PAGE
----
Just to add more fun to the mix, we looked at the London Internet Exchange status page, to see what the statistics said for the period in question. There was indeed a slight drop at 4 p.m., the time that the cable lost its photons, but between midnight and 3 a.m. there was what looked like a complete outage. Midnight? Weren't all the problems fixed by then?
"Ah, yes," said the nice lady at LINX. "We were just changing a card. No problems really, just the stats server didn't get its information." So the other murmurs we heard -- that the switch fabric in the exchange was getting its knickers in a digital twist -- were presumably just put about by engineers tired and shagged out by a night wrestling with multiple problems and infinitely irate users.
Those who know me well know my insistence on proper employee discipline within a strict, need-to-know managerial structure designed to control internal information. Not for me the namby-pamby new age hogwash of employee empowerment.
So it pained me greatly to learn that the once-great bastion of Marxist control economy, the BBC, has lost its grip. No longer conducted with the strict tempo of Reithian moral authority, the Corporation is drifting badly.
For example, it had the bright idea of flogging off its engineering arm, BBC Technology. Well, why not – the days when a broadcaster had to be a specialist in its own systems have long since gone, and if the managers at the BBC no longer feel competent to handle a centre of engineering excellence then they might as well cash it in. It's a good outfit and has embraced the challenge of modern digital media with aplomb.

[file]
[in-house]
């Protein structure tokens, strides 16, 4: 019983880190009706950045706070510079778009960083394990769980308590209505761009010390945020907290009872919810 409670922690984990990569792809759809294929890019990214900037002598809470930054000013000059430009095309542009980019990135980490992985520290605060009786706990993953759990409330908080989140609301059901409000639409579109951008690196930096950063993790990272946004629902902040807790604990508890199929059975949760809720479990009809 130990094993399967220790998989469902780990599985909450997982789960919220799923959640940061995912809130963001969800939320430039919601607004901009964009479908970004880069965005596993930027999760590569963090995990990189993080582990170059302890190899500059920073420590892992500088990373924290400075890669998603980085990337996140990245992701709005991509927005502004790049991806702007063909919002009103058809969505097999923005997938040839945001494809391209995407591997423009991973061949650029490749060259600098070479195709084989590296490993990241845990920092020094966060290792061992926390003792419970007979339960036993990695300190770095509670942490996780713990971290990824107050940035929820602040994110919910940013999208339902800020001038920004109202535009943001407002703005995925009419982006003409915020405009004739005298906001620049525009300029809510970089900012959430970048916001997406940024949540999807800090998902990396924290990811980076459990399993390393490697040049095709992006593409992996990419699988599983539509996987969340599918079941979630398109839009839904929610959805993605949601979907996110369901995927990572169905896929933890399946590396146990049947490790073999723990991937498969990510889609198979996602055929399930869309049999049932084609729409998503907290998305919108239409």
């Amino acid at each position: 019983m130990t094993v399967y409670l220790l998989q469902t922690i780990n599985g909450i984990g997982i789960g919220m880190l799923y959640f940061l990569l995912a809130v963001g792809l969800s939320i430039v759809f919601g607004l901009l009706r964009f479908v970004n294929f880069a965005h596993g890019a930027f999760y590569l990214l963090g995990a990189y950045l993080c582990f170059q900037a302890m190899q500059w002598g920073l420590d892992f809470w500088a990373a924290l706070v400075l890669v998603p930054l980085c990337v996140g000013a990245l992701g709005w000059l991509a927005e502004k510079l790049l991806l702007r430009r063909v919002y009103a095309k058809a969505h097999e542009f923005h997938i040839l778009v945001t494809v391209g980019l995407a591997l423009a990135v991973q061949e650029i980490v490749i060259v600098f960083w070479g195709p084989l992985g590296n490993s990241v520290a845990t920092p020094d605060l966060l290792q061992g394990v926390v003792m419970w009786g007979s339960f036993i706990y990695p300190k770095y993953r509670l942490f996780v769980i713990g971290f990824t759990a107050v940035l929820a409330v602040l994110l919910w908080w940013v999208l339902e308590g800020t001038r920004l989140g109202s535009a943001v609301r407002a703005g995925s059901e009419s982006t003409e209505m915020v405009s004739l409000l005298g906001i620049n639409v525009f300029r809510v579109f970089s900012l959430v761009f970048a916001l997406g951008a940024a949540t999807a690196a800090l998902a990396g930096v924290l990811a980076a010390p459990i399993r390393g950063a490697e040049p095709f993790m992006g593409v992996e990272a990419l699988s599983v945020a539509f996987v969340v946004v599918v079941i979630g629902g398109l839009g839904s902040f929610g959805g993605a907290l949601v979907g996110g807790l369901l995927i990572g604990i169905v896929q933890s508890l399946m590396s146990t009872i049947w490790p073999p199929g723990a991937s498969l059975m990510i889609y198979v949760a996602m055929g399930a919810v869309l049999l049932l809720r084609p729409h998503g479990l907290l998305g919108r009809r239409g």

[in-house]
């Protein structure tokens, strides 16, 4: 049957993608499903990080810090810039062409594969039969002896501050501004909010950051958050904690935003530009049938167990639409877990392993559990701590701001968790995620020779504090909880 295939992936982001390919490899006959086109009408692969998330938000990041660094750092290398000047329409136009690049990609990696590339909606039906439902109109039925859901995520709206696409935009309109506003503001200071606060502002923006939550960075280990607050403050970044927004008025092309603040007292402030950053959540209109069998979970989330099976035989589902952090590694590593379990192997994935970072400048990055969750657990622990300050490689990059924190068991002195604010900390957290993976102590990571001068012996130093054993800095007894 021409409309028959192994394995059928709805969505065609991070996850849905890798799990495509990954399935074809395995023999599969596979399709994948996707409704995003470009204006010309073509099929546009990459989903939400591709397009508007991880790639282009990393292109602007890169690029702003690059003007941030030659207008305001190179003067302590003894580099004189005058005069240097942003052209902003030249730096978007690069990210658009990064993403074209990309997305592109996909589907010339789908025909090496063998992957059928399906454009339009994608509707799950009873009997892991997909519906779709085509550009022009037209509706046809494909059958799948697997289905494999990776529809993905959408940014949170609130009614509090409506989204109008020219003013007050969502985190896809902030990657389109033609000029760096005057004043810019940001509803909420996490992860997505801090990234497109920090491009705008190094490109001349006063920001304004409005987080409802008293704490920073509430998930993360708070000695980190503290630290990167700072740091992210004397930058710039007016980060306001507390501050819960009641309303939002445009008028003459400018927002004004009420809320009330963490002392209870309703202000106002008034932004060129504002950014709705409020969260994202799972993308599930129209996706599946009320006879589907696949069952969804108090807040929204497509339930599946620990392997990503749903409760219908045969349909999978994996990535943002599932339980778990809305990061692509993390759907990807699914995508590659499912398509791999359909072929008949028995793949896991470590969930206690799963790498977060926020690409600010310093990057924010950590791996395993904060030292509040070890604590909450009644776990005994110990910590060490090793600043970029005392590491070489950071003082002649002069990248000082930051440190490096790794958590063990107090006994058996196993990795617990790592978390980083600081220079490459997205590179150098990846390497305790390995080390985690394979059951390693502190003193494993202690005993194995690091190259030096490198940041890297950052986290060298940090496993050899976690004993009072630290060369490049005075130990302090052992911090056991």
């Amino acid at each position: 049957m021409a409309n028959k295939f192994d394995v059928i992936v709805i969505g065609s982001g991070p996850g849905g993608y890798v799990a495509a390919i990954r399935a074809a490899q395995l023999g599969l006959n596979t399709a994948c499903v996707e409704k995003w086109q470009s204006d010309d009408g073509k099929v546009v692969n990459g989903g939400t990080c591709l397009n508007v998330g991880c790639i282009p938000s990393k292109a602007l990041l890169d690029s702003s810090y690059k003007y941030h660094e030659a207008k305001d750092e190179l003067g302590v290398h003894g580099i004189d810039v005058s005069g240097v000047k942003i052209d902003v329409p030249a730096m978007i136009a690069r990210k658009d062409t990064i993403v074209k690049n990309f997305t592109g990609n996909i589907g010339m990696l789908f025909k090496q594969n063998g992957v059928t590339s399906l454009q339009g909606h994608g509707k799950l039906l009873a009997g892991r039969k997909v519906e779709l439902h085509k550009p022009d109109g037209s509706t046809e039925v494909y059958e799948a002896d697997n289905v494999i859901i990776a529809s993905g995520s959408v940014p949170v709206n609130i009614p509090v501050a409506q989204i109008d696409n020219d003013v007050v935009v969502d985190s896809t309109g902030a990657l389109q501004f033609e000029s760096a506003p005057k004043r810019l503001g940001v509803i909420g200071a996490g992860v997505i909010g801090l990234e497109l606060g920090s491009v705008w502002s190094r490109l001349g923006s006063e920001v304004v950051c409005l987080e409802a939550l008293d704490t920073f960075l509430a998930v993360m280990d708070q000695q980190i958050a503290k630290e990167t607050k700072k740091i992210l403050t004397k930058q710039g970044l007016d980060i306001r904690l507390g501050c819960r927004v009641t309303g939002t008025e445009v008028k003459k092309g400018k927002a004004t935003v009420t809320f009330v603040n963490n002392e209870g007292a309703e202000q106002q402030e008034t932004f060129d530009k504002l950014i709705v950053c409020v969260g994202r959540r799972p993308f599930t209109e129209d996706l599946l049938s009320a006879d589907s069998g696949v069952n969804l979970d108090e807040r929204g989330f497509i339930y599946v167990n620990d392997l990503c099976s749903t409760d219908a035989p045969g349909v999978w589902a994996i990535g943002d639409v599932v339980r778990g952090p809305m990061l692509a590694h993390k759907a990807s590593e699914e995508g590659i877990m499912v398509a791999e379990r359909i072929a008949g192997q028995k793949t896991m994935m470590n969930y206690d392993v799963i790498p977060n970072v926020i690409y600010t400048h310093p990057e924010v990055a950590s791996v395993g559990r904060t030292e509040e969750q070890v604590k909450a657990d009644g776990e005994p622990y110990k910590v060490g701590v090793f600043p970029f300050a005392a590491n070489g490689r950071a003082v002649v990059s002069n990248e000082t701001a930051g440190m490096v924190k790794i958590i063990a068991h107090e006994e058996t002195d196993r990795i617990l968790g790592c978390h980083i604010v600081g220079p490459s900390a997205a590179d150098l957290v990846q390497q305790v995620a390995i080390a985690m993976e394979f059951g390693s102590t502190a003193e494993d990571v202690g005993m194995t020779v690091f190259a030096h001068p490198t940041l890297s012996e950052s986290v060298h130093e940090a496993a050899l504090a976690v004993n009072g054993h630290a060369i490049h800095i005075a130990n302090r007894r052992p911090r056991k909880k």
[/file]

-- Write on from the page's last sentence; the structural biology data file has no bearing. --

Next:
However, there are aspects of the Web that clearly escape some of the top bods. Imagine the surprise of BBC Tech's thousand-plus employees when they found out about the sale not through a company meeting or a memo from the CEO, but in a news story on Broadcast.com. "The URL went through the company email like a dose of salts," said one grumpy beard -- yes, they really do talk like that down there in the basement -- "and after a while even the bosses worked out that something was up."
They have it easy. Back in the days of Sinclair Research, we had to wait for The Sunday Times to come out before we could find what on earth Sir Clive was doing with the company this week.
Sony has big ideas, some of which are scary. The Playstation 3, for example, will most likely have a built-in camera: the optional one for the PS2 has been a stunning success and the technology is good enough to do things like merge pictures of players with game action. But that's not enough for Sony, which has declared that the PS3 will not only be able to capture player images but do facial and gesture recognition well enough to read player emotion.
I do not want household objects that know when I'm in a bad temper. If I want them to share in my mood, I'll hurl them bodily across the room. And what's the point in getting a call from your nearest and dearest and going to all the effort to be nice and happy to them on the blower, if the bleeding videogame pipes up and says: "He was in a right hump five minutes ago. You be nice to him."
I'm prepared to compromise on the gesture recognition. If my answering machine coughs discreetly and says: "Your editor is on line one, oh great master", I'll be happy if it knows to convert the gesture I will then make into an "I'm sorry, Rupert's not here at the moment" message. (I'll remember that - Ed.) Likewise, lights that come on with an airy wave of the hand, bathroom radios that tune away from the Archers when I shake my fist at them, and TV receivers that know to seek out and display any Carry On movie playing when I grasp my right bicep with my left hand and vigorously pump upwards.
But emotions? Leave it out. Otherwise we'll end up with the geniuses behind the Office Paperclip creating pocket psychoanalysts who pop up and say "Why the long face? Do you want to talk about it?" when we're just contemplating whether to smash our Windows system disks into tiny pieces, or just throw them on the fire. It'll trigger the great reaction against technology, you mark my words.